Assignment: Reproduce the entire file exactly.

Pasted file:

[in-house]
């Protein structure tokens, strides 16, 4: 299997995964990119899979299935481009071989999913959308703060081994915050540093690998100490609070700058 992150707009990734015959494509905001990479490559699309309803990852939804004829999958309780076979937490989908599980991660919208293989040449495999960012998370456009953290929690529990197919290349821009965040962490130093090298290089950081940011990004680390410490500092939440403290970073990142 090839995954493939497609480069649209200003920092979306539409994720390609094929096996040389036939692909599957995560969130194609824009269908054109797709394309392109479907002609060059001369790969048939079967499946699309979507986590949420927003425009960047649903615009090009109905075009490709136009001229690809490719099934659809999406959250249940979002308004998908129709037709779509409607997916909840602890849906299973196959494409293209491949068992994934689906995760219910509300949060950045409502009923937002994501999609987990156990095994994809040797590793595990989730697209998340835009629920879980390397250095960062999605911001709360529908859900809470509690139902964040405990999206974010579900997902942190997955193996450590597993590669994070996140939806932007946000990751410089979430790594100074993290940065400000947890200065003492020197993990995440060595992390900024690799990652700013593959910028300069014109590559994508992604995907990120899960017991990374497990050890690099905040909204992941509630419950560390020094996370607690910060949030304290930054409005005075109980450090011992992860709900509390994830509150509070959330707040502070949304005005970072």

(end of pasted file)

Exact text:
[in-house]
């Protein structure tokens, strides 16, 4: 299997995964990119899979299935481009071989999913959308703060081994915050540093690998100490609070700058 992150707009990734015959494509905001990479490559699309309803990852939804004829999958309780076979937490989908599980991660919208293989040449495999960012998370456009953290929690529990197919290349821009965040962490130093090298290089950081940011990004680390410490500092939440403290970073990142 090839995954493939497609480069649209200003920092979306539409994720390609094929096996040389036939692909599957995560969130194609824009269908054109797709394309392109479907002609060059001369790969048939079967499946699309979507986590949420927003425009960047649903615009090009109905075009490709136009001229690809490719099934659809999406959250249940979002308004998908129709037709779509409607997916909840602890849906299973196959494409293209491949068992994934689906995760219910509300949060950045409502009923937002994501999609987990156990095994994809040797590793595990989730697209998340835009629920879980390397250095960062999605911001709360529908859900809470509690139902964040405990999206974010579900997902942190997955193996450590597993590669994070996140939806932007946000990751410089979430790594100074993290940065400000947890200065003492020197993990995440060595992390900024690799990652700013593959910028300069014109590559994508992604995907990120899960017991990374497990050890690099905040909204992941509630419950560390020094996370607690910060949030304290930054409005005075109980450090011992992860709900509390994830509150509070959330707040502070949304005005970072």